Skin, Hair & Nails

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Skin, Hair & Nails Guide

Rosa Cabrera RN

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As you can probably guess, there’s no black or white answer to the question about tattoo ink safety. Considering the thousands of people who have tattoos with no apparent problems, balanced against growing concerns on the part of the U.S. Food and Drug Administration, the best answer for now is "maybe."

If you’re considering a tattoo, an important thing to know is that there’s little regulation of tattoo ink. In a report updated in June 2008, the FDA stated that pigments used in the inks require approval under the Federal Food, Drug, and Cosmetic Act. “However, because of other public health priorities and a previous lack of evidence of safety concerns, FDA traditionally has not exercised its regulatory authority over tattoo inks or the pigments used in them.”

Translation? The FDA has had more pressing issues to investigate. But that’s starting to change. The organization is performing additional research now and may take further action to safeguard the public health.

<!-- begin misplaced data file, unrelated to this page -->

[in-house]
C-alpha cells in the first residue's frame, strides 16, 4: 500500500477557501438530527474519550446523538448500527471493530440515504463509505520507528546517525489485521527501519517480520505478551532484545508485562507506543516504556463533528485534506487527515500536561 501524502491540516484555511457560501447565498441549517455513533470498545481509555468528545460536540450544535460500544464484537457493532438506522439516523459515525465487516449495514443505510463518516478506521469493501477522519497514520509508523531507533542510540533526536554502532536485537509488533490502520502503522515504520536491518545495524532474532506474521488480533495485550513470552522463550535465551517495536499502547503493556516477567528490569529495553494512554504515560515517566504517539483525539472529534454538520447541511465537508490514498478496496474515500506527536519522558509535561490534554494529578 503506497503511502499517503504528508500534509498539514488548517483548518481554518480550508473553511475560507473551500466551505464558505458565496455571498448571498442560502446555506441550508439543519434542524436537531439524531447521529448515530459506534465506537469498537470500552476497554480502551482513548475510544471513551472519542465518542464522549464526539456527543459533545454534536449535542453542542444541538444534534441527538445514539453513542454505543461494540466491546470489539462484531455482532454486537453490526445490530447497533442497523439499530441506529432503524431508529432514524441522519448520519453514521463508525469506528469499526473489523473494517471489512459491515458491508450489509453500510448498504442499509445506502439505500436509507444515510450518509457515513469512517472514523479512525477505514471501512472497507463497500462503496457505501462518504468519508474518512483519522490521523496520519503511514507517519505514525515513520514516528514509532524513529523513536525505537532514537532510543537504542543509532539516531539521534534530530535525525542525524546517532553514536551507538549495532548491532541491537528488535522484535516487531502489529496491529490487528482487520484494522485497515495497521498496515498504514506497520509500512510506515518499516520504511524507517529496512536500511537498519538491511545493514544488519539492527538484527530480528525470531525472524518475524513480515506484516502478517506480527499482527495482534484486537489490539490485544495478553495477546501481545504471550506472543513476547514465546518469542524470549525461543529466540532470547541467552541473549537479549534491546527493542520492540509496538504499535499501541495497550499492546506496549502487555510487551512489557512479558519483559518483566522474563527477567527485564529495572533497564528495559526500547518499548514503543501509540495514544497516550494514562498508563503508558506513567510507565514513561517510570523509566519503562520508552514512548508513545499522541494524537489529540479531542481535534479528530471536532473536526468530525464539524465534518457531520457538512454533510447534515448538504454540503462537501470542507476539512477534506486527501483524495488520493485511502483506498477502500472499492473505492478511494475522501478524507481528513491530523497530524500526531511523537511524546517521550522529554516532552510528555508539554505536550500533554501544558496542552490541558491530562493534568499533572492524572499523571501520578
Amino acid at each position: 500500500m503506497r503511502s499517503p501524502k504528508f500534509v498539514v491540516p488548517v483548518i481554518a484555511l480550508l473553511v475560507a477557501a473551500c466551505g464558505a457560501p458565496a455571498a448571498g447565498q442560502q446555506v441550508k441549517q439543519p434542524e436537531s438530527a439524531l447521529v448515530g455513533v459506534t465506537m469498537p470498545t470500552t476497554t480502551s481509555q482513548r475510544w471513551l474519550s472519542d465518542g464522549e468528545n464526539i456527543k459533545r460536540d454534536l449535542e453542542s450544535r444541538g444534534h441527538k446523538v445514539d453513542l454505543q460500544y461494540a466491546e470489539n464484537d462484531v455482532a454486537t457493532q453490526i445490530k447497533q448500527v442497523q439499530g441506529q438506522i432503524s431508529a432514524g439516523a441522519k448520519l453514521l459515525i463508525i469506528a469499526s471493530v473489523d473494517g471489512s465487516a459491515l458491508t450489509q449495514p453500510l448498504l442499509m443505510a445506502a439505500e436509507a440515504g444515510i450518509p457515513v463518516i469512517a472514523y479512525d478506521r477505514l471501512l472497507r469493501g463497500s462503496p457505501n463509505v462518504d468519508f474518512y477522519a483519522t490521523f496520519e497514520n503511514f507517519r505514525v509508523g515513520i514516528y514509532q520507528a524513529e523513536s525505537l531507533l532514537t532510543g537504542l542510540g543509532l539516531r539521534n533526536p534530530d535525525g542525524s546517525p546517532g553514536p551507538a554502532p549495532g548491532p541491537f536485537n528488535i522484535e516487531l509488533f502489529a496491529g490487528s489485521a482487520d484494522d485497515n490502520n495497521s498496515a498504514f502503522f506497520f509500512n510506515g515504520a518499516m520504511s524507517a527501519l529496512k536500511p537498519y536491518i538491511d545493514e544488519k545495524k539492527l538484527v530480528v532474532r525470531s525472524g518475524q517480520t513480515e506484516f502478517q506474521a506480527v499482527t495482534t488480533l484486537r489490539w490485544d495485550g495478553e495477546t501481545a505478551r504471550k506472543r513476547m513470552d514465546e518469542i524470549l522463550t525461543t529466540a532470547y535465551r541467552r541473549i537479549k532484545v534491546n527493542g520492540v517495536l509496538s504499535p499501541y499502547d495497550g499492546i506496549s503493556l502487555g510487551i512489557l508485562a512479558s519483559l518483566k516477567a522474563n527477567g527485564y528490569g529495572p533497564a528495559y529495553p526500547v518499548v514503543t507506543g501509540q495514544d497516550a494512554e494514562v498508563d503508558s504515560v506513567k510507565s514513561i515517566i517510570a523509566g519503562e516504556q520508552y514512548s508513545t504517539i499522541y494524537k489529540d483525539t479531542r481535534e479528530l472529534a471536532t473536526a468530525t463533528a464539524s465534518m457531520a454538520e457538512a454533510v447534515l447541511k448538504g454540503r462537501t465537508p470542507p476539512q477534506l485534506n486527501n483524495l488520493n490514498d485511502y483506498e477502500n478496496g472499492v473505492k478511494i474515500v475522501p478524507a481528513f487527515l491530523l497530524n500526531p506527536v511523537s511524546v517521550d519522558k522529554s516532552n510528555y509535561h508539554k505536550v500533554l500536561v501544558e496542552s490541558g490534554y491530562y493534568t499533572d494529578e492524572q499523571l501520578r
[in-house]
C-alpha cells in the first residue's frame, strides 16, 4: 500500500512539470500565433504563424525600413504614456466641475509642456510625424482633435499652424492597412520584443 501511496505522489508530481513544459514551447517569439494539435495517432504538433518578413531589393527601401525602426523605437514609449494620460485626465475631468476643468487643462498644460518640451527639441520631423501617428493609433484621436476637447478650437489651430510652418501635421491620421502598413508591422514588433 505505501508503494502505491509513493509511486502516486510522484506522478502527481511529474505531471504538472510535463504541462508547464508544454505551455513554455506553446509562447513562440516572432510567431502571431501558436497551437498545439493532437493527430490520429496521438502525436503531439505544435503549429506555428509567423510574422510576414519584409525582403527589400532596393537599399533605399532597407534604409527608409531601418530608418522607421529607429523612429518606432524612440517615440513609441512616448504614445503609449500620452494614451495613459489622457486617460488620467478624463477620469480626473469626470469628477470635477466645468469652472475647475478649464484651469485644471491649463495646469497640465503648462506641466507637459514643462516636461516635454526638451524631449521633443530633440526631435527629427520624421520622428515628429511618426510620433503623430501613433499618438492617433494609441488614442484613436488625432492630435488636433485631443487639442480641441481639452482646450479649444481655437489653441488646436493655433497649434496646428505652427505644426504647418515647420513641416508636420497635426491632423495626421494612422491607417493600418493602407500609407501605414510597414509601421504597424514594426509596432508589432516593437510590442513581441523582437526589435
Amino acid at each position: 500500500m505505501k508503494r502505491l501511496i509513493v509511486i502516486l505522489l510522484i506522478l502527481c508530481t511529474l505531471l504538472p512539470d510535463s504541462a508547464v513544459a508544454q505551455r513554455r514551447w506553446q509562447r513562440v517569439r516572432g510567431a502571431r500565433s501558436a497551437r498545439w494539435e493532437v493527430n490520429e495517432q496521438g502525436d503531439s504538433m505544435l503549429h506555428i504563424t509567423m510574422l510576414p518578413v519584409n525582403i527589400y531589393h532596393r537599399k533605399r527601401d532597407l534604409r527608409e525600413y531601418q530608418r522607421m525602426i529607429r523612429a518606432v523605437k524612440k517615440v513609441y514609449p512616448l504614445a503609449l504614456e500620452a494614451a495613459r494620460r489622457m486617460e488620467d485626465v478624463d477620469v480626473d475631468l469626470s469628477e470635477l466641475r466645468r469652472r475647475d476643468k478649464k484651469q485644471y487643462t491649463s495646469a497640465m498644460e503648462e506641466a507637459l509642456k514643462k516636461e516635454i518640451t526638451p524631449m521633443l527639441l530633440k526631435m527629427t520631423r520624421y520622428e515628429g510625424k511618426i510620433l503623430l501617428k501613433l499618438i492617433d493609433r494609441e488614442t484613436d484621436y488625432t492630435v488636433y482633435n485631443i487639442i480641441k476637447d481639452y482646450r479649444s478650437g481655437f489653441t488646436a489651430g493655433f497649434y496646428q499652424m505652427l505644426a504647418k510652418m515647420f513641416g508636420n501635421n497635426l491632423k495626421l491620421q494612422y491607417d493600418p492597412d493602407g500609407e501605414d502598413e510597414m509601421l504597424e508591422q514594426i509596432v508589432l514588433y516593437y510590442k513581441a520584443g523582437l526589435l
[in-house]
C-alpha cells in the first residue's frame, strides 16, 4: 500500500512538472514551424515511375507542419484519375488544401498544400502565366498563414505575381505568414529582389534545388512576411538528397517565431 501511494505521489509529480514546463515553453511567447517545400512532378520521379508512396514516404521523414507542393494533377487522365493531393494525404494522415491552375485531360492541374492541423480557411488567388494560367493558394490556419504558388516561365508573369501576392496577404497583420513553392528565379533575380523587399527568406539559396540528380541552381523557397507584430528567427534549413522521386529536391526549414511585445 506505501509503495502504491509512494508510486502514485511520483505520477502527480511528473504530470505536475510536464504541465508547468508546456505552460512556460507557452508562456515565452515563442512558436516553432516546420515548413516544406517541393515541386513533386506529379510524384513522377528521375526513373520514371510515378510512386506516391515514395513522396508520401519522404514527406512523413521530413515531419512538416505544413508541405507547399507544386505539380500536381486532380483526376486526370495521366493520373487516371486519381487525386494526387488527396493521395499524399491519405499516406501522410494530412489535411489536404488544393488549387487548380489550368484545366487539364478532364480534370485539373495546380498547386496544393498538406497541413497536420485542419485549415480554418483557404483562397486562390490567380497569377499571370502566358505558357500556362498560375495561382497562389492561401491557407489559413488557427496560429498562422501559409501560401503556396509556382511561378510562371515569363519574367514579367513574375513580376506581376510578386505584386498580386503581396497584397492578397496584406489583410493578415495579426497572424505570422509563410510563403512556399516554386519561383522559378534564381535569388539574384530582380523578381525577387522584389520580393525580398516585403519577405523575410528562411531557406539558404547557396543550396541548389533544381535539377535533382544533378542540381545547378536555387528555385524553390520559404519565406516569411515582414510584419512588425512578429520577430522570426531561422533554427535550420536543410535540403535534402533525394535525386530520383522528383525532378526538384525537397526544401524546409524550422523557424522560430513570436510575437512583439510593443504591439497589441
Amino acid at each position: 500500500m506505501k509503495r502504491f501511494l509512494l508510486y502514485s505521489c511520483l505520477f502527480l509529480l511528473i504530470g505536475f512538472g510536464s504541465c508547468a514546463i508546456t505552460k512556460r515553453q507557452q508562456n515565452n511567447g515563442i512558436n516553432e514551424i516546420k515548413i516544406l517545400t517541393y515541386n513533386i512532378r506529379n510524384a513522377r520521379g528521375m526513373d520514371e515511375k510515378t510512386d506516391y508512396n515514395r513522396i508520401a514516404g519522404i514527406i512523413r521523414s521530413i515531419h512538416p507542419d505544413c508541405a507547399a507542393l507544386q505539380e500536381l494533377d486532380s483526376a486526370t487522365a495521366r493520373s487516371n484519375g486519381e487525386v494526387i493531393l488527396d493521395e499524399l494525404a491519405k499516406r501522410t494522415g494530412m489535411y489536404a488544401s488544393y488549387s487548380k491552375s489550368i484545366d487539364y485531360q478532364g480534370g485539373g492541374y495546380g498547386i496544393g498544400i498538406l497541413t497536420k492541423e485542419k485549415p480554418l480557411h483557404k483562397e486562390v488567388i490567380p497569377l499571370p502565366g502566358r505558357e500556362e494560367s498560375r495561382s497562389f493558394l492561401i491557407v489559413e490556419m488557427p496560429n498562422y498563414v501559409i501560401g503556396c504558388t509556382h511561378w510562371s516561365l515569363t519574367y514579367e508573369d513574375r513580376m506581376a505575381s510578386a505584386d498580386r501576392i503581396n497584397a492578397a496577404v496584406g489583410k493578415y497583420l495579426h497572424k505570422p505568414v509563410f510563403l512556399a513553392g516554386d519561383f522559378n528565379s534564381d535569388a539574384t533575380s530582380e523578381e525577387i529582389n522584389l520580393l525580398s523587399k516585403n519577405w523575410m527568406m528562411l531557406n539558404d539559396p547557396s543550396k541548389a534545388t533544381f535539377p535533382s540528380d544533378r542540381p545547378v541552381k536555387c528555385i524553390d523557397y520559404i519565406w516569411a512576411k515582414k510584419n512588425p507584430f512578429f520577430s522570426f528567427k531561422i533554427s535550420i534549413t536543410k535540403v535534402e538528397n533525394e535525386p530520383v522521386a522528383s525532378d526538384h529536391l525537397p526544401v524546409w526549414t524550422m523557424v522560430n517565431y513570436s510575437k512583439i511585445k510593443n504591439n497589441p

The FDA is paying more attention to tattoo ink in part because tattoos are so popular and widespread. Most people decide to get a tattoo simply as adornment or self-expression. But permanent makeup, also currently en vogue, is another reason people get tattooed. And some people opt for body ink as a component of cosmetic or reconstructive surgery.

The FDA also mentions “the increasing variety of pigments and diluents” as a concern, noting that the growing list of ink colors includes more than 50 shades. The agency notes that some inks contain metallic particles, and some experts believe they contribute to swelling and burning during MRI procedures.

Some people develop an allergic reaction to tattoo ink, which can be immediate or delayed even for years. The FDA acknowledges that this is rare, but when it happens it can be a real problem since tattoos are difficult to remove.

Perhaps most alarming, the FDA says that while many of the pigments used in tattoo inks are approved for cosmetics, none has been given the green light for injection into the skin.

We value and respect our HERWriters' experiences, but everyone is different. Many of our writers are speaking from personal experience, and what's worked for them may not work for you. Their articles are not a substitute for medical advice, although we hope you can gain knowledge from their insight.

Add a Comment1 Comments

CharlotteSal

This is something I have been wondering about. Certainly it interferes with your skins ability to sweat in that area.

I don't have any tattoos and I don't judge those who do.. I just wonder what it does to their health.

Thanks for putting this out there.

October 4, 2009 - 11:19am
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